TTM 2014 - Future of Fabrication // EIT Digital

TTM 2014 - Future of Fabrication

Manufacturing is evolving in the context of market and players as represented here in a graph by Forrester Research

Over these 300 years since the Industrial Revolution we have seen some technological disruptions that have changed the rules of the game, the first being machines powered by steam that of course, ignited the Industrial Revolution. Then it came the use of electricity, making it possibile to many more enterprises to operate machines at a lower investment level. 

After electricity, another leap was the result of the introduction of computers, first to support enterprise processes and then production processes. 

Of course, none of these (and you might think of others) happen overnight. It took quite a bit of time to move from one kind of manufacturing to the next, a time measured in decades. And all of this is going to happen in context that is evolving, as shown in the graph by Forrester Research.

Hence, if I have to look at 2035 in this area I better start looking at what is happening today in few niches and in research labs.

As I see it there are three major trends that eventually will change manufacturing in the next 20 years:

1. Emergence of Smart Materials and progress in Material Science

2. Production and Customisation at the edges

3. "Softwarization" of products and their control from a Service provider (that can also be seen as transformation of products into services).

Let's consider first the evolution in Material Science and the related aspect of emergence of Smart Materials. Nanotech is providing a way to craft materials with desired physical characteristics. By assembling atoms and molecules in a bottom up fashion engineers can create materials with higher strength, that can be flexible, that can jump back to their original shape after a deformation, that can sense a variety of physical conditions (pressure, light, sound waves...) and behave accordingly.

This allows engineers to embed "smartness" into materials and this changes the raw materials used in the production lines and the way products are being designed and will eventually operate. In turns this is going to change the skills required to production designers and along with that the players in the production area.

The second aspect is related to a variety of technologies, like 3D printers, that makes it possibile to decentralise production at the point of sale, first, and at the point of use (eventually). Clearly this is not going to happen for all products but it will happen for some (printing books in bookstores was something that happened already few years ago, it did not take off because it was superseded by digital books...).

Also, it is likely that the possibility of manufacturing at the end of the value chain will be used for customising a product, rather than for manufacturing it from scratch.  Customisation may, I would say will, take place at the edges only virtually, in the sense that we can customise our product on line, as we buy it. This is already happening but in a limited way. In the future I would expect to see cooperative manufacturing leading to customisation from the edges that involves several manufacturers. It is clearly a complex logistic and legal problem (who is going to take responsibility for the final product?) b:t it is feasible and technology evolution will make it economically viable.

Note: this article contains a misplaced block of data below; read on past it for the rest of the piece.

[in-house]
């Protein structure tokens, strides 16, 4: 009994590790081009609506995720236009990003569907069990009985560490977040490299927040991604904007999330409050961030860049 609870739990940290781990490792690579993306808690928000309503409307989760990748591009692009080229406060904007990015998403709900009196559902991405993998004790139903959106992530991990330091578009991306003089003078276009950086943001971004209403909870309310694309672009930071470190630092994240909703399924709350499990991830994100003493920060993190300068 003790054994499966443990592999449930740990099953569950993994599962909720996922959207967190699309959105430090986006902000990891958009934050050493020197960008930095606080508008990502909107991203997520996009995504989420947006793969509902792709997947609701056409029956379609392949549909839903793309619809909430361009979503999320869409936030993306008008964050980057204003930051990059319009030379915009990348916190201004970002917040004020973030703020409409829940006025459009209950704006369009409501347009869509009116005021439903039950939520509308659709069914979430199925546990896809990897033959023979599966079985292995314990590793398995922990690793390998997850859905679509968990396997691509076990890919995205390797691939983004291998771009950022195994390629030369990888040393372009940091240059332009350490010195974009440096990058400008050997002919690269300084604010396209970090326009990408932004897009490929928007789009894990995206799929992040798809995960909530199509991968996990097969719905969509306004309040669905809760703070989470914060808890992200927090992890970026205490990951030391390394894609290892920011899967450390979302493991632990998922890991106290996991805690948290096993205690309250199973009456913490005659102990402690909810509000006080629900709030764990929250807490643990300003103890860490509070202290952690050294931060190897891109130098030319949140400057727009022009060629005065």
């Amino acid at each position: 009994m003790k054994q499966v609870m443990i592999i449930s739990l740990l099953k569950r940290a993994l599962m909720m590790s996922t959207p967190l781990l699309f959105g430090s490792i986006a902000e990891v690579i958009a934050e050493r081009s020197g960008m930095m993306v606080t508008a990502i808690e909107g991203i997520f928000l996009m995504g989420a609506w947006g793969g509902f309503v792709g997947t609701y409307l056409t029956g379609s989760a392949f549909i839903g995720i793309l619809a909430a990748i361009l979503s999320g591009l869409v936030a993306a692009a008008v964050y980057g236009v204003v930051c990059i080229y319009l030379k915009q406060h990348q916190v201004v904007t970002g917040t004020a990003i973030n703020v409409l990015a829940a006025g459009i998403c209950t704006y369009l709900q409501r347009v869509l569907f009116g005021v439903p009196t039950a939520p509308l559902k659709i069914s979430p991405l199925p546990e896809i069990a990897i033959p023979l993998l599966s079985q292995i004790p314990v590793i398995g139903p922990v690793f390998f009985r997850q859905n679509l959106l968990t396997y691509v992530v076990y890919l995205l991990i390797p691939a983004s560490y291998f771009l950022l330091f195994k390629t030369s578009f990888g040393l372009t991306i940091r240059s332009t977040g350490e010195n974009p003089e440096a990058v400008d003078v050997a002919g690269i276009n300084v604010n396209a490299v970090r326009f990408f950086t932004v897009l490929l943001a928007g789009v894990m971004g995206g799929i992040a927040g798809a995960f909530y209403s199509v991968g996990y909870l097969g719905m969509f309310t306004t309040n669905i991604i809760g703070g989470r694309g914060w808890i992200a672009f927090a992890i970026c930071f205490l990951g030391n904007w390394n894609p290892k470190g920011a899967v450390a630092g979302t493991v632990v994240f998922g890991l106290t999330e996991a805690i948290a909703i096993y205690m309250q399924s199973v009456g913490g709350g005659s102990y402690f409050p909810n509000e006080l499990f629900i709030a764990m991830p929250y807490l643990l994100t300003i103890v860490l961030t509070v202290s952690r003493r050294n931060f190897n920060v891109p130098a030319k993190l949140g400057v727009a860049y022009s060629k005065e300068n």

The third aspect might be the one that will prove to be more disruptive and the one that is also more likely to happen, since we are seeing it growing today: the "softwarization" of products. More and more of a product characteristics (and of its appeal to the end customer) depends on its embedded software and this software can be monitored, upgraded, aggregated with other software via the network.

In turns, this enable the transformation of the product into a service, with profound changes in the biz models, in the value chains and in the industry.

Will we select a car with 120Hp and once in a while we would wish we had selected a more powerful car? No problem. The car is just a service. A tap on the dashboard (or just a vocal interaction) will download 40 extra HP for the weekend. Of course we will be asked to pay for those extra HPs, with part of the money going to the car manufacturer (or to a third party that has found a way to spice the performances), part to the insurance company for the potential increase in risk, and part in taxes (that is 100% sure!).

Drugs could be manufactured on the spot, based on our health and genomic profile, and we will buy them as a service with included monitoring of the effects plus a variety of premium services third parties will invent (ever thought about the future of the Apple healthcare app?).

All of this, as for the previous possibile evolution of fabrication, will bring along new issues from many areas that are quite far from technology and nevertheless truly intertwined with it to the point that we cannot look at one without considering the other. Something I am sure will be taking place at IEEE Technology Time Machine 2014 in San Jose next October 21st-22nd.

Author - Roberto Saracco

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